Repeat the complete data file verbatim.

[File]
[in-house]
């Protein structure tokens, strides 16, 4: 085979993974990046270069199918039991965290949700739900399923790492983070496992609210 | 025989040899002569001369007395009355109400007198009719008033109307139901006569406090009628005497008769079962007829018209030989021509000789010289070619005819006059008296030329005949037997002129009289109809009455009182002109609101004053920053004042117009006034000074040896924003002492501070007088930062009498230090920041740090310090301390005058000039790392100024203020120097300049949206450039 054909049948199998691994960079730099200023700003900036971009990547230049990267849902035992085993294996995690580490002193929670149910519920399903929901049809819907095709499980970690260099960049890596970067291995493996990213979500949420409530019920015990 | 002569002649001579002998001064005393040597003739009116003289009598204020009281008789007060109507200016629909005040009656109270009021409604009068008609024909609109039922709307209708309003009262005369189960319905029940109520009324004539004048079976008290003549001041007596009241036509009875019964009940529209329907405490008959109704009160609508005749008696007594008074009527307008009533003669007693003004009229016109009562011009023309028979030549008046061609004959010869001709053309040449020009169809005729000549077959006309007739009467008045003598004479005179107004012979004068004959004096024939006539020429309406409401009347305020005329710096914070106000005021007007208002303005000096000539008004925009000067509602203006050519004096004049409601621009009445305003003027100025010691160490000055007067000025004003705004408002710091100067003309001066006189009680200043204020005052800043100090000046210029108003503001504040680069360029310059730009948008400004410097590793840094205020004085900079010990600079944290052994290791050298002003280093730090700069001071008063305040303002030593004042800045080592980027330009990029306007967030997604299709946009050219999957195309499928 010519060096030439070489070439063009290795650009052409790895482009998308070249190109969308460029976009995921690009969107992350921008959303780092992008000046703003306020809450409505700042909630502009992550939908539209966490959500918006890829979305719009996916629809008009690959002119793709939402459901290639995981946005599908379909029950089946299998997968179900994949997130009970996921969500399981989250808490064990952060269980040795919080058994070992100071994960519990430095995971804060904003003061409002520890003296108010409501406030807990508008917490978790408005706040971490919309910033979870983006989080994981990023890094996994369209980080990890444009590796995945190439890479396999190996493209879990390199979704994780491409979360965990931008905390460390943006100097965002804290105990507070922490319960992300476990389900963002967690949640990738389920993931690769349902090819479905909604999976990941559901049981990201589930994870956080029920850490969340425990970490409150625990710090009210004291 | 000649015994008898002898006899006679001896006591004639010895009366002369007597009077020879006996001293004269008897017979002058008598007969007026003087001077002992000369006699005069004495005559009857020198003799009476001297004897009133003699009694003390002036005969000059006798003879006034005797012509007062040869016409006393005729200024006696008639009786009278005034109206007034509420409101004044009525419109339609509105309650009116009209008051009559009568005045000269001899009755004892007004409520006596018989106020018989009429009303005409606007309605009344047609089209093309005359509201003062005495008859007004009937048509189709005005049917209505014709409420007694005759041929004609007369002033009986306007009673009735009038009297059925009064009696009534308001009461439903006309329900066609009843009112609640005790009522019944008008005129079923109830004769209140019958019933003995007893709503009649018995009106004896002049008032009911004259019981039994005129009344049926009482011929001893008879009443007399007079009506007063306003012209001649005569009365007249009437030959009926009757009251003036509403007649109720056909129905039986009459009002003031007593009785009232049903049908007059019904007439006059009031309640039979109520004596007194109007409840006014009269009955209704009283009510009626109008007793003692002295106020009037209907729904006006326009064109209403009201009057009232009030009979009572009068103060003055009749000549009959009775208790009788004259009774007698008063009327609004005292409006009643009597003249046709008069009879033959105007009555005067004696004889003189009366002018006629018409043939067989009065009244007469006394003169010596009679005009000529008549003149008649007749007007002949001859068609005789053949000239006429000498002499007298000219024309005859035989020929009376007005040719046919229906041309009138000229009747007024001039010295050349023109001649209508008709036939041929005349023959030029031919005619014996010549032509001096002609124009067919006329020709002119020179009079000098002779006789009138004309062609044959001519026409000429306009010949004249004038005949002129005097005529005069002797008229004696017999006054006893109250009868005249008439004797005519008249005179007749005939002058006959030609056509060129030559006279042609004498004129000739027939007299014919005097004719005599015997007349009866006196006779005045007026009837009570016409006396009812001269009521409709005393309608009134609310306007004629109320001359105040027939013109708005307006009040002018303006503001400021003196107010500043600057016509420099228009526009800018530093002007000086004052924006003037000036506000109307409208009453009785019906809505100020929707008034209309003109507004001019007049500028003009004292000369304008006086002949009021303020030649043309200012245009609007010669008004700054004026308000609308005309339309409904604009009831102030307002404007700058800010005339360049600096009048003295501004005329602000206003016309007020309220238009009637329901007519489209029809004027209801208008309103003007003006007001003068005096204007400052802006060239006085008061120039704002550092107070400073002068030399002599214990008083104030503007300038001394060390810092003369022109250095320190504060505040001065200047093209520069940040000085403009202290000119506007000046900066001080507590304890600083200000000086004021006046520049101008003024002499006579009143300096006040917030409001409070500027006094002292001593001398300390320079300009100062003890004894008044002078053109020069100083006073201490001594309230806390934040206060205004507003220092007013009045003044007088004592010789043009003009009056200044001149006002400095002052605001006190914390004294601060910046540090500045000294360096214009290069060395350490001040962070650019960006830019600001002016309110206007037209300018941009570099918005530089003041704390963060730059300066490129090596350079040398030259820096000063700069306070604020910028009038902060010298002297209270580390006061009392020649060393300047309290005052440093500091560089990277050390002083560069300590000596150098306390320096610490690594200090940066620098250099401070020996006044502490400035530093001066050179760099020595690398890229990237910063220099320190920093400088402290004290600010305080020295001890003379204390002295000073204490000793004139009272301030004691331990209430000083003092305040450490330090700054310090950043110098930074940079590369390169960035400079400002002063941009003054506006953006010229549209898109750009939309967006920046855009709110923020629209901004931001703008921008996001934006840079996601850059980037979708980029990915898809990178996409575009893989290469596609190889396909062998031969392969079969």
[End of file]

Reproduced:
[in-house]
């Protein structure tokens, strides 16, 4: 085979993974990046270069199918039991965290949700739900399923790492983070496992609210 | 025989040899002569001369007395009355109400007198009719008033109307139901006569406090009628005497008769079962007829018209030989021509000789010289070619005819006059008296030329005949037997002129009289109809009455009182002109609101004053920053004042117009006034000074040896924003002492501070007088930062009498230090920041740090310090301390005058000039790392100024203020120097300049949206450039 054909049948199998691994960079730099200023700003900036971009990547230049990267849902035992085993294996995690580490002193929670149910519920399903929901049809819907095709499980970690260099960049890596970067291995493996990213979500949420409530019920015990 | 002569002649001579002998001064005393040597003739009116003289009598204020009281008789007060109507200016629909005040009656109270009021409604009068008609024909609109039922709307209708309003009262005369189960319905029940109520009324004539004048079976008290003549001041007596009241036509009875019964009940529209329907405490008959109704009160609508005749008696007594008074009527307008009533003669007693003004009229016109009562011009023309028979030549008046061609004959010869001709053309040449020009169809005729000549077959006309007739009467008045003598004479005179107004012979004068004959004096024939006539020429309406409401009347305020005329710096914070106000005021007007208002303005000096000539008004925009000067509602203006050519004096004049409601621009009445305003003027100025010691160490000055007067000025004003705004408002710091100067003309001066006189009680200043204020005052800043100090000046210029108003503001504040680069360029310059730009948008400004410097590793840094205020004085900079010990600079944290052994290791050298002003280093730090700069001071008063305040303002030593004042800045080592980027330009990029306007967030997604299709946009050219999957195309499928 010519060096030439070489070439063009290795650009052409790895482009998308070249190109969308460029976009995921690009969107992350921008959303780092992008000046703003306020809450409505700042909630502009992550939908539209966490959500918006890829979305719009996916629809008009690959002119793709939402459901290639995981946005599908379909029950089946299998997968179900994949997130009970996921969500399981989250808490064990952060269980040795919080058994070992100071994960519990430095995971804060904003003061409002520890003296108010409501406030807990508008917490978790408005706040971490919309910033979870983006989080994981990023890094996994369209980080990890444009590796995945190439890479396999190996493209879990390199979704994780491409979360965990931008905390460390943006100097965002804290105990507070922490319960992300476990389900963002967690949640990738389920993931690769349902090819479905909604999976990941559901049981990201589930994870956080029920850490969340425990970490409150625990710090009210004291 | 000649015994008898002898006899006679001896006591004639010895009366002369007597009077020879006996001293004269008897017979002058008598007969007026003087001077002992000369006699005069004495005559009857020198003799009476001297004897009133003699009694003390002036005969000059006798003879006034005797012509007062040869016409006393005729200024006696008639009786009278005034109206007034509420409101004044009525419109339609509105309650009116009209008051009559009568005045000269001899009755004892007004409520006596018989106020018989009429009303005409606007309605009344047609089209093309005359509201003062005495008859007004009937048509189709005005049917209505014709409420007694005759041929004609007369002033009986306007009673009735009038009297059925009064009696009534308001009461439903006309329900066609009843009112609640005790009522019944008008005129079923109830004769209140019958019933003995007893709503009649018995009106004896002049008032009911004259019981039994005129009344049926009482011929001893008879009443007399007079009506007063306003012209001649005569009365007249009437030959009926009757009251003036509403007649109720056909129905039986009459009002003031007593009785009232049903049908007059019904007439006059009031309640039979109520004596007194109007409840006014009269009955209704009283009510009626109008007793003692002295106020009037209907729904006006326009064109209403009201009057009232009030009979009572009068103060003055009749000549009959009775208790009788004259009774007698008063009327609004005292409006009643009597003249046709008069009879033959105007009555005067004696004889003189009366002018006629018409043939067989009065009244007469006394003169010596009679005009000529008549003149008649007749007007002949001859068609005789053949000239006429000498002499007298000219024309005859035989020929009376007005040719046919229906041309009138000229009747007024001039010295050349023109001649209508008709036939041929005349023959030029031919005619014996010549032509001096002609124009067919006329020709002119020179009079000098002779006789009138004309062609044959001519026409000429306009010949004249004038005949002129005097005529005069002797008229004696017999006054006893109250009868005249008439004797005519008249005179007749005939002058006959030609056509060129030559006279042609004498004129000739027939007299014919005097004719005599015997007349009866006196006779005045007026009837009570016409006396009812001269009521409709005393309608009134609310306007004629109320001359105040027939013109708005307006009040002018303006503001400021003196107010500043600057016509420099228009526009800018530093002007000086004052924006003037000036506000109307409208009453009785019906809505100020929707008034209309003109507004001019007049500028003009004292000369304008006086002949009021303020030649043309200012245009609007010669008004700054004026308000609308005309339309409904604009009831102030307002404007700058800010005339360049600096009048003295501004005329602000206003016309007020309220238009009637329901007519489209029809004027209801208008309103003007003006007001003068005096204007400052802006060239006085008061120039704002550092107070400073002068030399002599214990008083104030503007300038001394060390810092003369022109250095320190504060505040001065200047093209520069940040000085403009202290000119506007000046900066001080507590304890600083200000000086004021006046520049101008003024002499006579009143300096006040917030409001409070500027006094002292001593001398300390320079300009100062003890004894008044002078053109020069100083006073201490001594309230806390934040206060205004507003220092007013009045003044007088004592010789043009003009009056200044001149006002400095002052605001006190914390004294601060910046540090500045000294360096214009290069060395350490001040962070650019960006830019600001002016309110206007037209300018941009570099918005530089003041704390963060730059300066490129090596350079040398030259820096000063700069306070604020910028009038902060010298002297209270580390006061009392020649060393300047309290005052440093500091560089990277050390002083560069300590000596150098306390320096610490690594200090940066620098250099401070020996006044502490400035530093001066050179760099020595690398890229990237910063220099320190920093400088402290004290600010305080020295001890003379204390002295000073204490000793004139009272301030004691331990209430000083003092305040450490330090700054310090950043110098930074940079590369390169960035400079400002002063941009003054506006953006010229549209898109750009939309967006920046855009709110923020629209901004931001703008921008996001934006840079996601850059980037979708980029990915898809990178996409575009893989290469596609190889396909062998031969392969079969």